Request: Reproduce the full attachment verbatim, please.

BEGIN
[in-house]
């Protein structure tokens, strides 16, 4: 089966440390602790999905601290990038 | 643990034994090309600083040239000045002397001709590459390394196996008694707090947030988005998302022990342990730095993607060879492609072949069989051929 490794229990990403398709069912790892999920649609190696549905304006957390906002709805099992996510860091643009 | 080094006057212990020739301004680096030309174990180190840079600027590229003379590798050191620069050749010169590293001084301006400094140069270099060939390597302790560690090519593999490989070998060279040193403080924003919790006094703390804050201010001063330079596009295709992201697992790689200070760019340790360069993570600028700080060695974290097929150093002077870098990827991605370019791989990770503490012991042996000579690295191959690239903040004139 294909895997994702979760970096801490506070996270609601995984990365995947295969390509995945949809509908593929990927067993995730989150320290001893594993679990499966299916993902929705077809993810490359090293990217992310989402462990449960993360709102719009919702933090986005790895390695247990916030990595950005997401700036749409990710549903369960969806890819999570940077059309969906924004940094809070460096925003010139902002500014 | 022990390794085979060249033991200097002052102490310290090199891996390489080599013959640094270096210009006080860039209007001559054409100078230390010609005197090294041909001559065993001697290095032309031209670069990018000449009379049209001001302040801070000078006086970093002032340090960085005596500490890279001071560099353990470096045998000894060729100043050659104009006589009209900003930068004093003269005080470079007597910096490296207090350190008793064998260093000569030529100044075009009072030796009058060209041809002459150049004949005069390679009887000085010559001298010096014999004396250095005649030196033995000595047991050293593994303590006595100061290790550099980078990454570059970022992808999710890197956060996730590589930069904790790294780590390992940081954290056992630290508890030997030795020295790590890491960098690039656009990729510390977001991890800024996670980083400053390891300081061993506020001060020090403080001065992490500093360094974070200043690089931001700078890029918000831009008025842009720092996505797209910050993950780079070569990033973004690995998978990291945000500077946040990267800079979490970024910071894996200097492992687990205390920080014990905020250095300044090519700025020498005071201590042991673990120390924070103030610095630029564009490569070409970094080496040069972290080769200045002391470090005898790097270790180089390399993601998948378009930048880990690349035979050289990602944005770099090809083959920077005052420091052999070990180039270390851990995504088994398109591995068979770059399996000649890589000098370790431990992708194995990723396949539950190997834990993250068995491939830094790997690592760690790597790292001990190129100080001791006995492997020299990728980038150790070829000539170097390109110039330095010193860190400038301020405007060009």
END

[in-house]
């Protein structure tokens, strides 16, 4: 089966440390602790999905601290990038 | 643990034994090309600083040239000045002397001709590459390394196996008694707090947030988005998302022990342990730095993607060879492609072949069989051929 490794229990990403398709069912790892999920649609190696549905304006957390906002709805099992996510860091643009 | 080094006057212990020739301004680096030309174990180190840079600027590229003379590798050191620069050749010169590293001084301006400094140069270099060939390597302790560690090519593999490989070998060279040193403080924003919790006094703390804050201010001063330079596009295709992201697992790689200070760019340790360069993570600028700080060695974290097929150093002077870098990827991605370019791989990770503490012991042996000579690295191959690239903040004139 294909895997994702979760970096801490506070996270609601995984990365995947295969390509995945949809509908593929990927067993995730989150320290001893594993679990499966299916993902929705077809993810490359090293990217992310989402462990449960993360709102719009919702933090986005790895390695247990916030990595950005997401700036749409990710549903369960969806890819999570940077059309969906924004940094809070460096925003010139902002500014 | 022990390794085979060249033991200097002052102490310290090199891996390489080599013959640094270096210009006080860039209007001559054409100078230390010609005197090294041909001559065993001697290095032309031209670069990018000449009379049209001001302040801070000078006086970093002032340090960085005596500490890279001071560099353990470096045998000894060729100043050659104009006589009209900003930068004093003269005080470079007597910096490296207090350190008793064998260093000569030529100044075009009072030796009058060209041809002459150049004949005069390679009887000085010559001298010096014999004396250095005649030196033995000595047991050293593994303590006595100061290790550099980078990454570059970022992808999710890197956060996730590589930069904790790294780590390992940081954290056992630290508890030997030795020295790590890491960098690039656009990729510390977001991890800024996670980083400053390891300081061993506020001060020090403080001065992490500093360094974070200043690089931001700078890029918000831009008025842009720092996505797209910050993950780079070569990033973004690995998978990291945000500077946040990267800079979490970024910071894996200097492992687990205390920080014990905020250095300044090519700025020498005071201590042991673990120390924070103030610095630029564009490569070409970094080496040069972290080769200045002391470090005898790097270790180089390399993601998948378009930048880990690349035979050289990602944005770099090809083959920077005052420091052999070990180039270390851990995504088994398109591995068979770059399996000649890589000098370790431990992708194995990723396949539950190997834990993250068995491939830094790997690592760690790597790292001990190129100080001791006995492997020299990728980038150790070829000539170097390109110039330095010193860190400038301020405007060009």